AUTOGRAM is a method to infer human-readable input grammars from observing program behavior on test runs. The resulting grammars can be used for fuzzing, secondary or parallel validation of new inputs, and identifying the essence of a program in a language agnostic manner. I will present my current work in AUTOGRAM, and discuss my research in taking AUTOGRAM forward.

Gopinath: Who tests our tests: An overview of mutation analysis, its caveats, and pitfalls McGill University, Canada, 2017

A key concern in software engineering is determining the reliability of our software artifacts. Software engineers traditionally rely on extensive testing to ensure that programs are fault free. However, tests are usually also written by human beings, and hence vulnerable to the similar problems as software applications. An inadequate test suite, or one that contains errors, can provide a false sense of security to the programmer or the consumer. Hence a major question in software testing is how to evaluate the quality of test suites.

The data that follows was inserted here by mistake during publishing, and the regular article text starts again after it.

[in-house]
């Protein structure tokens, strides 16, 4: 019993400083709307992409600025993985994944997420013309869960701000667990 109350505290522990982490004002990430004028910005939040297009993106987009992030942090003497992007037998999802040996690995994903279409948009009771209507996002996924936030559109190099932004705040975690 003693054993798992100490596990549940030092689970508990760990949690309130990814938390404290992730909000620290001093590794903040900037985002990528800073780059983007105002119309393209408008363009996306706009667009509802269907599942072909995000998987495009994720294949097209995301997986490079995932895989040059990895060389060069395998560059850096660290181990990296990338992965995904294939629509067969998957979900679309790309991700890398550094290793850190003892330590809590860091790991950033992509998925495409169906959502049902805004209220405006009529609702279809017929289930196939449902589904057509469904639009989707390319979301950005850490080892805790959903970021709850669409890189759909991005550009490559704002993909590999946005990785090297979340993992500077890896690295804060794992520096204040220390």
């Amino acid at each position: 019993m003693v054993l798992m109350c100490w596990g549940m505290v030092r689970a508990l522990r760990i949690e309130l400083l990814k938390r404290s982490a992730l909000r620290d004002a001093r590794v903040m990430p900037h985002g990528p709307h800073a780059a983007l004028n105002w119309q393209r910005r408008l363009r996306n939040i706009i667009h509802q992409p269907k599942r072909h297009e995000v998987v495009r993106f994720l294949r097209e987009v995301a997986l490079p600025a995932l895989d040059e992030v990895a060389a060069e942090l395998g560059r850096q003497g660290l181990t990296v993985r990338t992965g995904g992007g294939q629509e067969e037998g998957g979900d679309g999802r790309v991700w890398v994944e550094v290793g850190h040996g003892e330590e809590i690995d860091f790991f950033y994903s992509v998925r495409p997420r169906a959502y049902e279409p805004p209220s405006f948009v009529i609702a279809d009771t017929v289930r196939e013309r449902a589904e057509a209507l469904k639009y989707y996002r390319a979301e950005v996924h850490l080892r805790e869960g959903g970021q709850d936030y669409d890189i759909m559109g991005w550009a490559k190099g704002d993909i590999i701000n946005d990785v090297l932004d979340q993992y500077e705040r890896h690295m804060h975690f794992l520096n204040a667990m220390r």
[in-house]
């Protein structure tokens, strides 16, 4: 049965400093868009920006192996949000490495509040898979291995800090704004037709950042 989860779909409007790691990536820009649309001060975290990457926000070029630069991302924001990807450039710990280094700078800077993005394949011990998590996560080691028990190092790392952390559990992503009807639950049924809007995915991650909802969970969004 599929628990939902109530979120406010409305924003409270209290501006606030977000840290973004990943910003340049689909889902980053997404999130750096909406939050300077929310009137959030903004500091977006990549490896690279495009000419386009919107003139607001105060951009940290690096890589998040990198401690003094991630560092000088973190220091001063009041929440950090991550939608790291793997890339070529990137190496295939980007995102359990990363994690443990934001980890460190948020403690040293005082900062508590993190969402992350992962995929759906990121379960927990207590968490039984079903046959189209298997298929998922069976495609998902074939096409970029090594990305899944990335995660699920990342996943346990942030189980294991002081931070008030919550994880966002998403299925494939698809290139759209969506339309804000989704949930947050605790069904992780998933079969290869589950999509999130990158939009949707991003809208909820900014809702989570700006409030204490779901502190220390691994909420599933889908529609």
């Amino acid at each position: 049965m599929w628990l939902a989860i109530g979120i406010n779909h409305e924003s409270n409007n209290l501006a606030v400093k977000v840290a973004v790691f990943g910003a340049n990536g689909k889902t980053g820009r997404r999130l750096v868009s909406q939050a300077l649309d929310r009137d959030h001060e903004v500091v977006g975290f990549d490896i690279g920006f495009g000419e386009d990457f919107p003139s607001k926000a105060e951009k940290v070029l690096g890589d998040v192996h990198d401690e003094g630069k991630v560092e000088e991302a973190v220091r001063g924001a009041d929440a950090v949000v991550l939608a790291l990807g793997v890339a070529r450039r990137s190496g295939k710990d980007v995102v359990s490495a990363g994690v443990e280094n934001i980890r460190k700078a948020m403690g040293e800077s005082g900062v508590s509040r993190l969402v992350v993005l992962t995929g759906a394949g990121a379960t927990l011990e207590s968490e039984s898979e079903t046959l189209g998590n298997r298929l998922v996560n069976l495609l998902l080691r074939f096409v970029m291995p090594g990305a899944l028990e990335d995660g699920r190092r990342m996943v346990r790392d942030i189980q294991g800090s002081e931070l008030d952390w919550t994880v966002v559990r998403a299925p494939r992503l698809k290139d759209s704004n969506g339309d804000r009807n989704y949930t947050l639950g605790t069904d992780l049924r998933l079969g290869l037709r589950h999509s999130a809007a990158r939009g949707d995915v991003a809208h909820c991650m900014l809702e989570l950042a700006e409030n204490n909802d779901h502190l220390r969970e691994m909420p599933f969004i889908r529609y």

Following the maxim “you can’t find a bug in what you don’t cover”, code coverage is often used as a measure of test suite quality. However, code coverage can not evaluate the quality of our oracles, and given that our oracles are often insufficient or wrong, code coverage, on its own is insufficient, and mutation testing, a stronger fault-based technique is often recommended. In this talk, I will present the basics of mutation testing, and look at why it is effective. Next, I will examine the limitations to mutation analysis, and how these can be mitigated. I will also examine how insights from mutation testing may be used in fields such as evaluating type annotations, program repair, and program adaptation.

Gopinath: Code Coverage is a Strong Predictor of Test suite Effectiveness in the Real World GTAC, 2016

This talk is about the effectiveness of coverage as a technique for evaluating quality of test suite. We show the utility of coverage by considering its correlation with mutation score, and also show that coverage is a significant defence against bugs. Further, we also critique effectiveness of mutation score as a criteria for test suite quality.